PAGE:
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American Bar Association supports ending LSAT requirement for law school admissions

The American Bar Association (ABA) announced in a May memorandum that it supports ending the LSAT requirement for law school admissions.

“The SRC is recommending the elimination of the requirement that law schools use a valid and reliable admission test, although law schools of course remain free to require a test if they wish,” wrote the Strategic Review Committee (SRC).

The memorandum was dated April 25.

The SRC said that the update to law school admissions requirements would allow for more flexibility amid debates over which tests accurately and fairly demonstrate ability.

“Eliminating the requirement of a ‘valid and reliable’ admission test also eliminates some of the challenges inherent in determining which tests are in fact valid and reliable for law school admissions, although of course law schools must still show that their use of an admission test, should they choose to require one, is consistent with sound admission practices and procedures,” the memorandum read.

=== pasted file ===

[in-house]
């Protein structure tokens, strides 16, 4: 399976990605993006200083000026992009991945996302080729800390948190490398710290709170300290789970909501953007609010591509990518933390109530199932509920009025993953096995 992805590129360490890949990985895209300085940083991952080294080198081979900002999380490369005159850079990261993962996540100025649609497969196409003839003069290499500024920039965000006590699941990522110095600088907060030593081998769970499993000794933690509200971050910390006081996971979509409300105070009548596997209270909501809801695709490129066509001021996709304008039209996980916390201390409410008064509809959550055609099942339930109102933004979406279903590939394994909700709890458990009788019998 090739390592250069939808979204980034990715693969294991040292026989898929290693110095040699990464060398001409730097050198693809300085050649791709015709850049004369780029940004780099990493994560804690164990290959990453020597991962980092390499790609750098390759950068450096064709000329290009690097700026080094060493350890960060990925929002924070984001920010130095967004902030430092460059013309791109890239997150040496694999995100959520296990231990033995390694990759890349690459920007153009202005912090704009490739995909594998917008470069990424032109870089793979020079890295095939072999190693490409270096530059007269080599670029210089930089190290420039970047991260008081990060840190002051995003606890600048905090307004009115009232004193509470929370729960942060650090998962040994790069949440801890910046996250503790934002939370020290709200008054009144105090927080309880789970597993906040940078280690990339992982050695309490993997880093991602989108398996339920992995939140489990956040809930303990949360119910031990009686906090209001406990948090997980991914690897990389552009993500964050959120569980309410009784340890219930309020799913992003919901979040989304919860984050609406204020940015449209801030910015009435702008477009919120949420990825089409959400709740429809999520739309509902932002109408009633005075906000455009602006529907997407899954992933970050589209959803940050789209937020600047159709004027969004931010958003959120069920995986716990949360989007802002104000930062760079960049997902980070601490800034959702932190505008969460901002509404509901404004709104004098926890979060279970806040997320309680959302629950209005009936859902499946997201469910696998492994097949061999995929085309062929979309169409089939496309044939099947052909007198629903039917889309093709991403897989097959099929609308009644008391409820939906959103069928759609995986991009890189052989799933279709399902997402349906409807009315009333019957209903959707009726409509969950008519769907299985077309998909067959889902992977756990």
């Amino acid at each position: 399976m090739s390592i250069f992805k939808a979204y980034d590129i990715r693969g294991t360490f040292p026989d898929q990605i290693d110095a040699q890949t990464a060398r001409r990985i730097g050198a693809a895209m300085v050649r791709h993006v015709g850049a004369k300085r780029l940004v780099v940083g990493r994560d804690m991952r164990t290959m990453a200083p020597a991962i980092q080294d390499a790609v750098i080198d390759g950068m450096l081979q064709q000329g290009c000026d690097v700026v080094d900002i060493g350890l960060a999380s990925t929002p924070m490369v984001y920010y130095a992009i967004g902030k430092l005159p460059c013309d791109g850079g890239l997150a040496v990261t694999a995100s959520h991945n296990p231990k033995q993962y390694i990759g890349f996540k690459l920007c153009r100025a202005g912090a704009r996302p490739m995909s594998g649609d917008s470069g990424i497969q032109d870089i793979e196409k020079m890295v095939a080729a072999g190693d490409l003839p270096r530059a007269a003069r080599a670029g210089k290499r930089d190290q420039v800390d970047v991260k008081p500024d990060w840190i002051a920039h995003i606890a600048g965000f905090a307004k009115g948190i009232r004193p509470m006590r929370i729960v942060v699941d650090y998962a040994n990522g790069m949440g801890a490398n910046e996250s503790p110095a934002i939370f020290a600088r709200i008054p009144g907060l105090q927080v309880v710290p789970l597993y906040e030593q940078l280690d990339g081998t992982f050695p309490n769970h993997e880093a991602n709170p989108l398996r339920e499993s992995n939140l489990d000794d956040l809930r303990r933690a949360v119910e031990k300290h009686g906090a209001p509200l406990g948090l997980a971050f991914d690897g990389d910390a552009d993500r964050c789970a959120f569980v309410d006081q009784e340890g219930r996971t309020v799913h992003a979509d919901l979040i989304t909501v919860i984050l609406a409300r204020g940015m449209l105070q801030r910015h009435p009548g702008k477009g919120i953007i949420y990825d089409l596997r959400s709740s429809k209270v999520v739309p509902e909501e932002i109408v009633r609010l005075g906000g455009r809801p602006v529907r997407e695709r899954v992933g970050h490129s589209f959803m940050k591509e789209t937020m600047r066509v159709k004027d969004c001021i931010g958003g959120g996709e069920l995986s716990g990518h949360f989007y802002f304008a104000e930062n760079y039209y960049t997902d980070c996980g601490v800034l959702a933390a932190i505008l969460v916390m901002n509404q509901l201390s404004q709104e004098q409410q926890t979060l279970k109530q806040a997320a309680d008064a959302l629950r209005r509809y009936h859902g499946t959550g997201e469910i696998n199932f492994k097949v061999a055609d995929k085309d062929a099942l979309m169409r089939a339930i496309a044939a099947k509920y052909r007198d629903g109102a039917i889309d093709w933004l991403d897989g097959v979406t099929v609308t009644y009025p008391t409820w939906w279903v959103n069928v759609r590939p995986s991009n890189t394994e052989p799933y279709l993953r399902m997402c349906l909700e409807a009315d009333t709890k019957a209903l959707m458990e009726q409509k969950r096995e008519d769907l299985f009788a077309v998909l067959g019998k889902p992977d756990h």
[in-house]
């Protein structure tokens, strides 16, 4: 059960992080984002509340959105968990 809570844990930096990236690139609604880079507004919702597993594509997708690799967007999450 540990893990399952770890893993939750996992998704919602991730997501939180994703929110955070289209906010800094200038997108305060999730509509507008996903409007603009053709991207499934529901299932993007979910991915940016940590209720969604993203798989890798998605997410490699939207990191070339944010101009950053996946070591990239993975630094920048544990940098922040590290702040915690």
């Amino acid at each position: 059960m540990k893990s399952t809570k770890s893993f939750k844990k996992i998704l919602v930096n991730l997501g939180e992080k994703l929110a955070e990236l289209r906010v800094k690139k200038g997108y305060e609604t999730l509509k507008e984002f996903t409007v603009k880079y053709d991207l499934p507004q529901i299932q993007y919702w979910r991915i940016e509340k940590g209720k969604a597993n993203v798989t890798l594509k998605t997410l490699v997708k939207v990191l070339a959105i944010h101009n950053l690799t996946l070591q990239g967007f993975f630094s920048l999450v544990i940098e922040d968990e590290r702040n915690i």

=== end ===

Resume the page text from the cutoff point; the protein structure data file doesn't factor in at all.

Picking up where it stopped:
It added: “Moreover, the SRC notes that as of early 2022, the Council remained the only accreditor among law, medical, dental, pharmacy, business, and architecture school accreditors that required an admission test in its standards.”

The ABA Council previously voted in November to allow law schools to accept GRE results in addition to LSAT results when considering applicants for admission.

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